From 26th June this year, the probation service will return to public sector management. We explore what this means for the criminal justice sector as a whole.
In 2014, former Justice Secretary, Chris Grayling, presided over the partial privatisation of probation services, with the aim of reducing reoffending and improving costs to the public purse.
The reforms allowed part of the National Probation Service’s (NPS) responsibility to be passed off to companies known as Community Rehabilitation Companies (CRCs). While the NPS continued to monitor probation for high-risk offenders, CRCs became responsible for low to medium risk offenders, managing their behaviour programmes and unpaid work.
A series of reports by parliamentary committees and watchdogs, including the Justice Select Committee, National Audit Office and Her Majesty’s Inspectorate of Probation, has begun to raise questions over the shortcomings of the existing system, deeming outcomes a risk to public safety.
Following a reassessment, former Justice Secretary David Gauke declared in May 2019 that the government would be re-nationalising some areas of the probation service. The current Justice Secretary, Robert Buckland QC, believes the reforms are a necessary response to COVID-19.
In a recent statement to the House of Commons, Buckland said, "The disruption caused by COVID-19 makes delivery of other parts of our plans considerably more complex, and looking ahead, it is vital for public and judicial confidence that we have the flexibility to deliver a national response to any future challenges that COVID-19 presents."
What will happen?
Contracts with current CRCs will be cut short by two years and there will be no tenders to new companies. About 2,000 staff will be transferred from abolished CRCs to HM Prison and Probation Service (HMPPS) when the switchover to a unified model happens in June this year.
From 26 June, the new probation service will be responsible for managing all those on a community order or licence following their release from prison in England and Wales. It will also deliver unpaid work and behavioural change programmes in England and Wales.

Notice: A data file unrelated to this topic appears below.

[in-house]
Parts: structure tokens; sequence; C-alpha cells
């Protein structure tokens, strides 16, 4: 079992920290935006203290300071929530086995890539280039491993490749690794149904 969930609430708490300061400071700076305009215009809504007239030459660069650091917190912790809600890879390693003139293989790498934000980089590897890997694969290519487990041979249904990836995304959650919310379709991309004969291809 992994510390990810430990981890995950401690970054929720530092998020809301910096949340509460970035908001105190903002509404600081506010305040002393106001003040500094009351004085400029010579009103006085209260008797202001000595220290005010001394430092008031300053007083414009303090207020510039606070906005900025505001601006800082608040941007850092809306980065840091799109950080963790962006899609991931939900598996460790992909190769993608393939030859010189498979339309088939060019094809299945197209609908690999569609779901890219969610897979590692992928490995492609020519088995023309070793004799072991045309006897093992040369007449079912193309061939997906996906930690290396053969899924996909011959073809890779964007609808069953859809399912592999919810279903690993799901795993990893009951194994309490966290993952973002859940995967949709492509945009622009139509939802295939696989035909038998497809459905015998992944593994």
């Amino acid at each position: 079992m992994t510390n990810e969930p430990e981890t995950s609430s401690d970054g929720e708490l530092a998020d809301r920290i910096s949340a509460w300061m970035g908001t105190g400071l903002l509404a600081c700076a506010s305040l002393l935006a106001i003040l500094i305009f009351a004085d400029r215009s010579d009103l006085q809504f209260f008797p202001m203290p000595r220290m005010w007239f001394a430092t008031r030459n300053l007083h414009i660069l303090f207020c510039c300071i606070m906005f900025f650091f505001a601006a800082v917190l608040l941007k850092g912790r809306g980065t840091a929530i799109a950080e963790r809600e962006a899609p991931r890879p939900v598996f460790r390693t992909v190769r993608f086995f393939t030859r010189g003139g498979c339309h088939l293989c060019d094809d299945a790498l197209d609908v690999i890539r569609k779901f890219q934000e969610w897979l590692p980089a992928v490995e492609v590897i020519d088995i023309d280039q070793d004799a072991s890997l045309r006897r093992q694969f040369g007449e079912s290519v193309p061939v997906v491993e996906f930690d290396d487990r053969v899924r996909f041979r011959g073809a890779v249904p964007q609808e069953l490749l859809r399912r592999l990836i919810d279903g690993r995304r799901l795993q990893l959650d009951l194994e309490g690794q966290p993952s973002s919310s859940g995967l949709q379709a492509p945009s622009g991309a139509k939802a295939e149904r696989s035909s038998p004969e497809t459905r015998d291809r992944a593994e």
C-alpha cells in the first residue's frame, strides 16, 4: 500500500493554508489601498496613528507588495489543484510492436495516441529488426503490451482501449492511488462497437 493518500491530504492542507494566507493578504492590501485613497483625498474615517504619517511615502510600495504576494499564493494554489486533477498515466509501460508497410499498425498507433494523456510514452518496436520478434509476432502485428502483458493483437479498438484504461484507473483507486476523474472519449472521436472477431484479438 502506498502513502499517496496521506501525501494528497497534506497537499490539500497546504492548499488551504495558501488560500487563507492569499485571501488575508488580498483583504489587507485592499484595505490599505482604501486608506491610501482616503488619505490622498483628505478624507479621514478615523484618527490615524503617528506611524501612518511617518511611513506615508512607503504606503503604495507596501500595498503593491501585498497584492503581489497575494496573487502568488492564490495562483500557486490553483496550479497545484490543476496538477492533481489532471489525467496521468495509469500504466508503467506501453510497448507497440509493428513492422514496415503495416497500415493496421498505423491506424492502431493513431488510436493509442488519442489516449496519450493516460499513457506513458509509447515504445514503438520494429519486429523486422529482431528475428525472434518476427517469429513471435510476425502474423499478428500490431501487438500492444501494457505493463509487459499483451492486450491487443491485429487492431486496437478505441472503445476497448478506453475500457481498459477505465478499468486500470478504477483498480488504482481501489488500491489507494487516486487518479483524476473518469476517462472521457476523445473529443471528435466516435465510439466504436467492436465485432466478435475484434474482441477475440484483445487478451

There will be 12 probation areas across England and Wales, introducing 11 new probation areas in England; arrangements in Wales will remain unchanged.
In a parliamentary address, Robert Buckland, told the house, “A unified model means responsibility for the supervision of all offenders transfer to the NPS, while each NPS region will have a private sector partner—a probation delivery partner—responsible for providing unpaid work placements and behavioural change programmes.”
However, according to a report in The Independent, “charities and private companies will still be invited to bid for £100m in annual funding to run other services, such as education, employment, accommodation and addiction treatment”.
Managing a smooth transition
The transition of offender management back into public hands will need to be carefully managed. In England, each area will be overseen by a new dedicated Regional Probation Director who will provide strategic leadership and be responsible for the overall delivery and commissioning of probation services.
HMPPS plans, laid out in its Target Operating Model document published in February 2021, outlines in detail the changes that will be implemented and how services will be improved.
Professional standards, skills for effective engagement and development (SEED) and realistic caseloads will be a focus as probation officers are brought back into the public sector.
The Ministry of Justice said: “We have already announced plans to reform our probation system to better support officers and ensure stringent, enforceable community sentences. Our changes will recognise the specialism and value of probation work, while supporting staff to develop the right skills and expertise.”
HMPPS will be reprioritising resources to those areas that will support a smooth transition. Existing delivery models will be kept where feasible.
The impact of the probation service returning to public sector management
Justice Secretary, Robert Buckland, says, the revised plans will:
- End the competitive process for probation delivery partners
- Retain a dynamic framework for specialist rehabilitative services, taking into account the pressures that the market is currently facing
- Make best use of the talents and skills in the public, private and voluntary sectors
There are six key objectives for the new model:
- Better use of community sentences as an alternative to custody
- Increased judicial confidence and influence in the court setting
- An improved, higher quality service
- Increased collaborative working within the organisation and strengthening work with partners
- Developing the workforce
- Greater flexibility enabling change to be driven across the system
Returning probation services to the public sector, under one umbrella, is a strategic move that is designed to reduce reoffending, streamline and strengthen service provision, and ensure consistent training and support for probation officers.
The new probation model is grounded in the overarching HMPPS Business Strategy, which sets out the vision to work together to protect the public and help people lead law abiding and positive lives.
Amy Rees, Director General for Probation & Wales, HM Prison & Probation Service will be delivering an update on plans to strengthen the probation service at the Modernising Criminal Justice 2021 virtual event, on 23rd June - just three days before the re-nationalisation comes into effect.
Jessica Kimbell, GovNet